textiles

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Art

A Full-Scale Demolished Car Constructed From Silk, Aluminum Mesh, and Tulle by Jannick Deslauriers

March 16, 2018

Kate Sierzputowski

Montreal-based textile artist Jannick Deslauriers builds elaborate and often life-size pieces of machinery by sewing together yards of silk, aluminum mesh, and tulle. Each fabric she uses is transparent, which speaks to the hidden politics lurking behind commonly used objects and goods. One of her latest works, Sentence, souffle et linceul, is a full-scale replica of a demolished car. The translucent vehicle is slumped to the right, its broken form further exaggerated through a composition of soft and easily manipulated materials.

The sculpture is currently displayed at Art Mûr Montreal for the artist’s solo exhibition, which shares the same name as the sewn automobile. Also included in the exhibition are two miniature sculptures which depict a damaged model train and a segment of broken telephone lines—their transparent appearance similar to that of the nearby vehicle. The exhibition runs through April 28, 2018. You can see more of Deslauriers’s work on her website.

 

 

 



Art

Textile Bodies Reveal Branched Systems of Veins, Flowers and Roots by Raija Jokinen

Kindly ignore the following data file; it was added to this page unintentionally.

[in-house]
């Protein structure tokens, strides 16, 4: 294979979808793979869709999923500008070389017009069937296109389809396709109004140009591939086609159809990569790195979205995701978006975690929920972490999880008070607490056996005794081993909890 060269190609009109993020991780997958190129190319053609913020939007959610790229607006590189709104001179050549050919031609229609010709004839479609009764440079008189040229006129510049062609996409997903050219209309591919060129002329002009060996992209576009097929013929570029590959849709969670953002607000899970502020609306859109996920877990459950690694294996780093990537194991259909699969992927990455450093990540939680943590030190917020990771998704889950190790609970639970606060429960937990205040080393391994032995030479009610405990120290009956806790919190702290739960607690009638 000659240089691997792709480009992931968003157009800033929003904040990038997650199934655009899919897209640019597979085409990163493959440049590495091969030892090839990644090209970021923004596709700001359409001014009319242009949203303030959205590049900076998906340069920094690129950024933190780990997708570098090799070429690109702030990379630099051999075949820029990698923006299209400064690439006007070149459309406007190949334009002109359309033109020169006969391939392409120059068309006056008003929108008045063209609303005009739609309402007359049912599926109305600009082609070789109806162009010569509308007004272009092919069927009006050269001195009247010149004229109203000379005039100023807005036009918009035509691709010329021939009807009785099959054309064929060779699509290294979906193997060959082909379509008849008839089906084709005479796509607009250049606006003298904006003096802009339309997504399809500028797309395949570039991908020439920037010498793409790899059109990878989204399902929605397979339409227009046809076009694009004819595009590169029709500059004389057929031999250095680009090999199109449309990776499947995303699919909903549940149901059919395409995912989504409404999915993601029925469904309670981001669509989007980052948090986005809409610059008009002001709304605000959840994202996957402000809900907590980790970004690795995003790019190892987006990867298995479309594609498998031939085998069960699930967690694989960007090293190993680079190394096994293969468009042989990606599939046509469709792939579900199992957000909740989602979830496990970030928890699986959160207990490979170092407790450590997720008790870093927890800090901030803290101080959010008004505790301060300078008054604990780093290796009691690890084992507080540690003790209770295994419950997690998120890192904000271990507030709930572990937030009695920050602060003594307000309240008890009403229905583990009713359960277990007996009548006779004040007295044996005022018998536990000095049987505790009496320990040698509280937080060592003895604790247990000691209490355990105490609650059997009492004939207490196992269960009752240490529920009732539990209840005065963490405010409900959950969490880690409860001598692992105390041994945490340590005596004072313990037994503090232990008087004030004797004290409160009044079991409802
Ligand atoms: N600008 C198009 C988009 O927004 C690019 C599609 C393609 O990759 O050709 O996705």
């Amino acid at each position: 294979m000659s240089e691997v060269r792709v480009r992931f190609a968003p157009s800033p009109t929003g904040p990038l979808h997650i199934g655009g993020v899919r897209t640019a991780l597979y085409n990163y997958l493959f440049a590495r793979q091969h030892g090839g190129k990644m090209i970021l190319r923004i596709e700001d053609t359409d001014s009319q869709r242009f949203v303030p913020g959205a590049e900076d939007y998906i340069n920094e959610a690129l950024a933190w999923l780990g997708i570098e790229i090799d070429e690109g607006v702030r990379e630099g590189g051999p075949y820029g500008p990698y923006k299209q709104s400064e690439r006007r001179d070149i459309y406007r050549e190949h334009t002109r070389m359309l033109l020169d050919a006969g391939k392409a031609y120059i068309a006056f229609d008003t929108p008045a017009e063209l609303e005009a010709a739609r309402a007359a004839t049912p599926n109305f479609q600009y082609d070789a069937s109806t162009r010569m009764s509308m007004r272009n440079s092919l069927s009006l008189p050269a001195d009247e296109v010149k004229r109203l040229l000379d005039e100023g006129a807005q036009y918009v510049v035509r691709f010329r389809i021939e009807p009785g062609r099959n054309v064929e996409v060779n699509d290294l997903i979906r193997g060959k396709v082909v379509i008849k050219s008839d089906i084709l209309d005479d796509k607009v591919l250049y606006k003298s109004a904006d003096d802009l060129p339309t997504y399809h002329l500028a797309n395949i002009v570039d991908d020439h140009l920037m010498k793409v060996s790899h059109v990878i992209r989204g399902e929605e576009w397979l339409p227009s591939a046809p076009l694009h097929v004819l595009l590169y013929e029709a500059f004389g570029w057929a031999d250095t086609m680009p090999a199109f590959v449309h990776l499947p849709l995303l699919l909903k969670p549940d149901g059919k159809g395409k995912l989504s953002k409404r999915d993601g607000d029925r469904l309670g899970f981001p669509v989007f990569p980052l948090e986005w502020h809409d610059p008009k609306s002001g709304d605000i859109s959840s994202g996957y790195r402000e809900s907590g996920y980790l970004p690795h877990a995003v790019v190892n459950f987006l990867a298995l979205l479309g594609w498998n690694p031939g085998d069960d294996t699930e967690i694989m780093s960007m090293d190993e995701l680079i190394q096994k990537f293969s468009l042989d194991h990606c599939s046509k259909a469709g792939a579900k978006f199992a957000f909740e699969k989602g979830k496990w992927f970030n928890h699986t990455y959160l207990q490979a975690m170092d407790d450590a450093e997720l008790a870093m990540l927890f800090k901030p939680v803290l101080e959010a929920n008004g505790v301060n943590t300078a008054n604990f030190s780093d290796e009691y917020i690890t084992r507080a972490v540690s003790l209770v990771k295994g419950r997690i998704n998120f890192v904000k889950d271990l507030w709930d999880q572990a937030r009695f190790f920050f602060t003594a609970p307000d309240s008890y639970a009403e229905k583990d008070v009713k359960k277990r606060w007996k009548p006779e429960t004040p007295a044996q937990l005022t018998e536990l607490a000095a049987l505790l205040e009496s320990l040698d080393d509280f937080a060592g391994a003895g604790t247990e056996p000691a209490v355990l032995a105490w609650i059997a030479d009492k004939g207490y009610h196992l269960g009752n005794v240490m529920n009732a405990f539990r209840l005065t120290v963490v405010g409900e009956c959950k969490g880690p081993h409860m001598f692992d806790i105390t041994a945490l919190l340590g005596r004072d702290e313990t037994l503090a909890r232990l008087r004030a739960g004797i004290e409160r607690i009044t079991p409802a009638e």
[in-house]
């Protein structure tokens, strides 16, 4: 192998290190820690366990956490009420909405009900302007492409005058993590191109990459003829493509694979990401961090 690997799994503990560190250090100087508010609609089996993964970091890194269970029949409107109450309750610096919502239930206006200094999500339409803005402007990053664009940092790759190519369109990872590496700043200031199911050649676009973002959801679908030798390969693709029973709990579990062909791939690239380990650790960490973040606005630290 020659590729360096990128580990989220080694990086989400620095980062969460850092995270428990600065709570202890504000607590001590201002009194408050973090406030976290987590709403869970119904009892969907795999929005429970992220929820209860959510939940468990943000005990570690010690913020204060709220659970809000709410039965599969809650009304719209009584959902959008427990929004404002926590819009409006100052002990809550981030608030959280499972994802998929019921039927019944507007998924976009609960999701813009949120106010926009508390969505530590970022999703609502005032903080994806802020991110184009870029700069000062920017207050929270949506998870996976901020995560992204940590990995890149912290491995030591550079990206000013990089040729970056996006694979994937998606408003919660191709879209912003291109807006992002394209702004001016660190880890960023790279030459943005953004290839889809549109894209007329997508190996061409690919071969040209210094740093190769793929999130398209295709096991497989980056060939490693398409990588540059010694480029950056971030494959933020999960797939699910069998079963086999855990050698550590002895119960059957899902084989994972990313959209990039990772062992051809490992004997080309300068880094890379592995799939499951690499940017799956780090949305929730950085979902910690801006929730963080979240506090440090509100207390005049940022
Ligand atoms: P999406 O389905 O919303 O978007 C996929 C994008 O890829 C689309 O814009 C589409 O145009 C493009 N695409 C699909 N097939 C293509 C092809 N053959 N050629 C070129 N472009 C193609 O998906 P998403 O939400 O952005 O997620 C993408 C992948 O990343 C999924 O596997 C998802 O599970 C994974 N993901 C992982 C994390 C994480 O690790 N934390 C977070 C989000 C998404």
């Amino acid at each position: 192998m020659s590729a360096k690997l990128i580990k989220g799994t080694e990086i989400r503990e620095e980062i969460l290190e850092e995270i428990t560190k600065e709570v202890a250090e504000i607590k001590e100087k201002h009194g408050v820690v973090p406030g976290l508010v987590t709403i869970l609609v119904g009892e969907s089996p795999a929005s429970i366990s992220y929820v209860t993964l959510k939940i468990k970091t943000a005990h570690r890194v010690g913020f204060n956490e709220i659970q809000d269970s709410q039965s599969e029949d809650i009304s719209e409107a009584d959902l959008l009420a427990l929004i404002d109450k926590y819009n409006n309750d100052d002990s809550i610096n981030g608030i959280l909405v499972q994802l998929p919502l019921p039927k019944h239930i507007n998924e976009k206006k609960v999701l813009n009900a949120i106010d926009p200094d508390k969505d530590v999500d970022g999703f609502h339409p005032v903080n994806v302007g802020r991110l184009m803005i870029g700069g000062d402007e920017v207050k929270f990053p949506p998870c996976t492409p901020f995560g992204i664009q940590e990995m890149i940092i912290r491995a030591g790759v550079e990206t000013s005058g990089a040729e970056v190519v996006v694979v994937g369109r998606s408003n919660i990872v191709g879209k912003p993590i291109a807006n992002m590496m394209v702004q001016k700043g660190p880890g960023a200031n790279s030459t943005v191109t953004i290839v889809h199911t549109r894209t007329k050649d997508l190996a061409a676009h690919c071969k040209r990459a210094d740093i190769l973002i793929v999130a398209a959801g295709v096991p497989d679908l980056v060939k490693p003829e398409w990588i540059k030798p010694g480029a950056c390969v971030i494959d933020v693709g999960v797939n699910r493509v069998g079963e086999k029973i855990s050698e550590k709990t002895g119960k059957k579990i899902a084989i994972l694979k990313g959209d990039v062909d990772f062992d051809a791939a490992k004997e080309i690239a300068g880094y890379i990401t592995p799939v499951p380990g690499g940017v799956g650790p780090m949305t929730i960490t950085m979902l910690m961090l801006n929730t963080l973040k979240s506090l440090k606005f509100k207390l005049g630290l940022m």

February 26, 2018

Kate Sierzputowski

Finnish artist Raija Jokinen creates sculptural bodies out of flax which attempt to reveal the complicated relationship between the mind and body. Webs of flowers, veins, and roots cover her textile torsos, shape-shifting between plant and human forms. Jokinen invites the audience to get lost in these visual similarities, as she makes no distinction between whether the pieces are actually nerves or sprouting tree branches.

“It is fascinating how body-related details, such as skin, blood vessels, and nerve tracks resemble the forms of roots or branches, as well as many other organic things,” Jokinen told Colossal. “I am excited in their apparent similarity, infinite variation, and how these visual allegories can be found almost everywhere. These forms are optimal for the life-support functions, and maybe also for our mind.”

Jokinen compares her sculptural practice to painting, using handmade flax rather than paint. An upcoming solo exhibition of her fibrous sculptures opens March 14 at Galleria Uusi Kipinä and runs through April 8. You can see more of her body-based works on her website.

 

 



Art Craft

A Studio Interview with Embroidery Portrait Artist Cayce Zavaglia

February 12, 2018

Laura Staugaitis

Embroidery artist Cayce Zavaglia (previously) creates mesmerizing portraits of everyday people using cotton thread and wool. In this thoughtful video profile, Jesse Brass (previously) takes a closer look at Zavaglia’s process and speaks with the artist about her work. In their conversation, Zavaglia emphasizes the importance of seeing the beauty in ordinary life, and explains the symbolic significance of each portrait’s verso. She has a show of new works coming up in May 2018 at Lyons Wier Gallery in New York. Brass shares many more artist profiles on Vimeo.

 

 

 

 



Craft Design Photography

Custom Hand-Knit Sweaters Blend Subjects into Urban Environments

January 12, 2018

Kate Sierzputowski